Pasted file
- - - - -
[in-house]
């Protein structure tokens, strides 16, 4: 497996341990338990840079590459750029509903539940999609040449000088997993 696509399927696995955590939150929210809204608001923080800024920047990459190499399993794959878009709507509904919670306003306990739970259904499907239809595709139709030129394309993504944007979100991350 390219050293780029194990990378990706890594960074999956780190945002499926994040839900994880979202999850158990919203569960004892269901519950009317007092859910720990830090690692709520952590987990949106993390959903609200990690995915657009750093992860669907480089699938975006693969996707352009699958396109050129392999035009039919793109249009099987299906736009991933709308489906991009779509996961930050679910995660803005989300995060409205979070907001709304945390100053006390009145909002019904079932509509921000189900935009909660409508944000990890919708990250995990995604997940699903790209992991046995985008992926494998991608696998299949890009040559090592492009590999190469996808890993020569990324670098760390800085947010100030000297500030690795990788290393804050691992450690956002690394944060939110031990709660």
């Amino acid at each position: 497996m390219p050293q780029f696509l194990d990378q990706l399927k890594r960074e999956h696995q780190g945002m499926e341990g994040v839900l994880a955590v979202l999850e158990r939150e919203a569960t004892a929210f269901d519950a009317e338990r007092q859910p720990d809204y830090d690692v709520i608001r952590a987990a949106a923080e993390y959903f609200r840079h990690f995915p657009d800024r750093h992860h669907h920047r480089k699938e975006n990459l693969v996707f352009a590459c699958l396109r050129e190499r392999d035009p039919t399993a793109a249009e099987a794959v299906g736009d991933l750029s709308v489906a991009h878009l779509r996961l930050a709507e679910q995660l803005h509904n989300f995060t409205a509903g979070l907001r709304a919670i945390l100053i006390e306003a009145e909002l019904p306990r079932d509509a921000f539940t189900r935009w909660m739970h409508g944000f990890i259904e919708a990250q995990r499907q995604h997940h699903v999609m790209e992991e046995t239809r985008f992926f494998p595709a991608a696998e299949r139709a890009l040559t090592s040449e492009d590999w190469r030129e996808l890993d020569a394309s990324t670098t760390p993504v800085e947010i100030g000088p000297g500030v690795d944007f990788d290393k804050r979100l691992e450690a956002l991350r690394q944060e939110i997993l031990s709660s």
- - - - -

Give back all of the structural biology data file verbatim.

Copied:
[in-house]
């Protein structure tokens, strides 16, 4: 497996341990338990840079590459750029509903539940999609040449000088997993 696509399927696995955590939150929210809204608001923080800024920047990459190499399993794959878009709507509904919670306003306990739970259904499907239809595709139709030129394309993504944007979100991350 390219050293780029194990990378990706890594960074999956780190945002499926994040839900994880979202999850158990919203569960004892269901519950009317007092859910720990830090690692709520952590987990949106993390959903609200990690995915657009750093992860669907480089699938975006693969996707352009699958396109050129392999035009039919793109249009099987299906736009991933709308489906991009779509996961930050679910995660803005989300995060409205979070907001709304945390100053006390009145909002019904079932509509921000189900935009909660409508944000990890919708990250995990995604997940699903790209992991046995985008992926494998991608696998299949890009040559090592492009590999190469996808890993020569990324670098760390800085947010100030000297500030690795990788290393804050691992450690956002690394944060939110031990709660």
């Amino acid at each position: 497996m390219p050293q780029f696509l194990d990378q990706l399927k890594r960074e999956h696995q780190g945002m499926e341990g994040v839900l994880a955590v979202l999850e158990r939150e919203a569960t004892a929210f269901d519950a009317e338990r007092q859910p720990d809204y830090d690692v709520i608001r952590a987990a949106a923080e993390y959903f609200r840079h990690f995915p657009d800024r750093h992860h669907h920047r480089k699938e975006n990459l693969v996707f352009a590459c699958l396109r050129e190499r392999d035009p039919t399993a793109a249009e099987a794959v299906g736009d991933l750029s709308v489906a991009h878009l779509r996961l930050a709507e679910q995660l803005h509904n989300f995060t409205a509903g979070l907001r709304a919670i945390l100053i006390e306003a009145e909002l019904p306990r079932d509509a921000f539940t189900r935009w909660m739970h409508g944000f990890i259904e919708a990250q995990r499907q995604h997940h699903v999609m790209e992991e046995t239809r985008f992926f494998p595709a991608a696998e299949r139709a890009l040559t090592s040449e492009d590999w190469r030129e996808l890993d020569a394309s990324t670098t760390p993504v800085e947010i100030g000088p000297g500030v690795d944007f990788d290393k804050r979100l691992e450690a956002l991350r690394q944060e939110i997993l031990s709660s």